Wednesday, 24 September 2008


It has been "Heritage weekend".
We visited an Agricultural Museum out in the northernmost point of the Départment de la Vienne. It was a "corps du ferme" purchased by an associative / co-operative group to display artefacts from farmers and firemen. At one time it was, and maybe still is, used for educational groups to experience by-gone days with real implements and machines. There was one room devoted to the history of the plough since Abyssinian times.

Here our acquired guide showed us the "charrues" and told us how at the age of 14 he started farming on a machine that had a "versoir" , that is, the blade that cut through the soil and turned the clods of earth. This particular machine looked jolly uncomfortable and the wooden or rubber tyres, if it had any on the iron wheels, were missing. It was the last of the ploughs before the very first tractor. He retired 18 years ago. He spoke to us about other English people who lived near him who were musicians and how he once used to play the violin in folklorique groups but now sadly he said he was too old for dancing. In the next room with great delight he showed us one of the earlier washing machines. It was a manual marvel! A metal perforated drum, sitting in a V shaped metal water container was above the box in which the twigs and logs would be fired. The woman, for then I suppose it was mainly woman's work, would have to stand and turn the handle of the drum whilst the linen or clothing inside tumbled in the heated water! Then he showed us the "barrattes" which were the butter churns. Outside another man demonstrated how butter is made. Of course we had to buy some! We also looked at the construction of the "four à pain" which was constructed slightly differently to that of our neighbour. Oh I wish I had one! We also watched cord being made whilst the accordion music blared happily. Unfortunately it was only on a cd, perhaps they needed me to play my instrument?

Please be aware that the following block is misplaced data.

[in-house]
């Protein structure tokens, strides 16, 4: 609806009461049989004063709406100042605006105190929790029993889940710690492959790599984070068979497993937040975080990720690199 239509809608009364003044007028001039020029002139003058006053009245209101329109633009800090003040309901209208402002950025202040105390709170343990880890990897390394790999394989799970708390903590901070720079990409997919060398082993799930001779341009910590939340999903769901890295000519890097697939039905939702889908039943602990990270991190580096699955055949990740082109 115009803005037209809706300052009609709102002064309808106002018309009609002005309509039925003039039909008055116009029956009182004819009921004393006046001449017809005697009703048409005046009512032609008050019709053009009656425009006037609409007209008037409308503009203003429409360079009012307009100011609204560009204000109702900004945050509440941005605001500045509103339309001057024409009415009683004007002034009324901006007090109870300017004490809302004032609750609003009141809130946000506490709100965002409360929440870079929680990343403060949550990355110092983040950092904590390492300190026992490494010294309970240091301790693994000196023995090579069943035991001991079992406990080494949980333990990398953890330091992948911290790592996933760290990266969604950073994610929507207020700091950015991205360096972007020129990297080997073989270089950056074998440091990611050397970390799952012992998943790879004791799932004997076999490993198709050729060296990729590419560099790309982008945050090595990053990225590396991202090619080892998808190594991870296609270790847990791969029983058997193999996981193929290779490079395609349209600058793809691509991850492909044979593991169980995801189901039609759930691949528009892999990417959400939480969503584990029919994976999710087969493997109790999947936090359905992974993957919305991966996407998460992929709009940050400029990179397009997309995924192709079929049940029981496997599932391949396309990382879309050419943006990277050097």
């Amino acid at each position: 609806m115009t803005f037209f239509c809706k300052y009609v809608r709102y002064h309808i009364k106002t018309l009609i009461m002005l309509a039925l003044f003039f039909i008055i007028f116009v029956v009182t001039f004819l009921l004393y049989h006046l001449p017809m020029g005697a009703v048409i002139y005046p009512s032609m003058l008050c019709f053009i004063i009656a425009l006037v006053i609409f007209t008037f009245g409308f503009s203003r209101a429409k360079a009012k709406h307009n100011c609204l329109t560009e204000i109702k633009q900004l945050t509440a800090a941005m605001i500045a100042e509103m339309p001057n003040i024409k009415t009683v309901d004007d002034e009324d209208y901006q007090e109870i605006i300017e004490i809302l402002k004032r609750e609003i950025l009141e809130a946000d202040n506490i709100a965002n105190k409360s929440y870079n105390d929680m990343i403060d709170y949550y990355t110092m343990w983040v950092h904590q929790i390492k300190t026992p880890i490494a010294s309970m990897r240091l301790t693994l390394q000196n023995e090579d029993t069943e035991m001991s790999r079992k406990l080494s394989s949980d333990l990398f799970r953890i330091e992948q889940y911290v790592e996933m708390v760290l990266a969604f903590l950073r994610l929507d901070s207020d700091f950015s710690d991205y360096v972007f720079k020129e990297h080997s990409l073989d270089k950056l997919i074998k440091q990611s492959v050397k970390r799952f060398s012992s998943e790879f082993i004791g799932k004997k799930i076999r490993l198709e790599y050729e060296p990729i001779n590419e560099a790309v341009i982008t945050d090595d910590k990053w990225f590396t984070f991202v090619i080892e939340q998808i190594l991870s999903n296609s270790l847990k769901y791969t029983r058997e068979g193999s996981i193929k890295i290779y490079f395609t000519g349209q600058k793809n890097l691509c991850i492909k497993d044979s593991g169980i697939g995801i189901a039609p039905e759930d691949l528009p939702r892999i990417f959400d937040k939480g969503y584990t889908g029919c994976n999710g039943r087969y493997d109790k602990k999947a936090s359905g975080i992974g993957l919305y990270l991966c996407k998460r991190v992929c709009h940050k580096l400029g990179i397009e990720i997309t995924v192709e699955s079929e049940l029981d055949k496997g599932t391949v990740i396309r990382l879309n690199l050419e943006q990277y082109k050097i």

Then after a picnic lunch of home made quiche, fromage et salade, then chocolate with coconut gateau and a fresh apple washed with a glass of red wine and a flask of tea enjoyed in the sunshine on a track between the maize we ventured to the Chateau of Les Ormes. We have driven through this village on the N10 many times but if one stops and deviates to the village on either side of the main through route one comes to admire the most amazing church in the style Roman-Byzantine. We also visited the Relais du Poste which was once a stopping point for the Kings and their retinues, and a beautiful 18th century Chateau which once belonged to Madame Pompadour.
Of course we were only privy to some of the rooms. English Heritage would make something of the kitchens. At the back of the house was an amazing "glacier", the ice house. Imagine the labour and the expense involved in the collection of the ice from the Auvergnat mountains, north of the Vienne. Imagine the number of people required to climb the mountains and descend with the ice, others who would assist in the carriage of the ice in boats along the River Vienne, which eventually joins the Loire River before they travel together to the sea, then imagine the unloading and the smashing of the ice into smaller pieces to carry it through the door to the vastly huge stone well about 10m deep and 10m in diameter! All for the sorbets to be stored in the summer months!!!! The privileged were privileged indeed! The others had to labour! We can only imagine! Would you wish to have laboured and served or to be served and not to have laboured? The sun shone! We were happy!

This boat (photo below) was moored just outside of the grounds of the chateau but we know no more than that. It was very beautiful and obviously quite old. Stunning in the sunshine.

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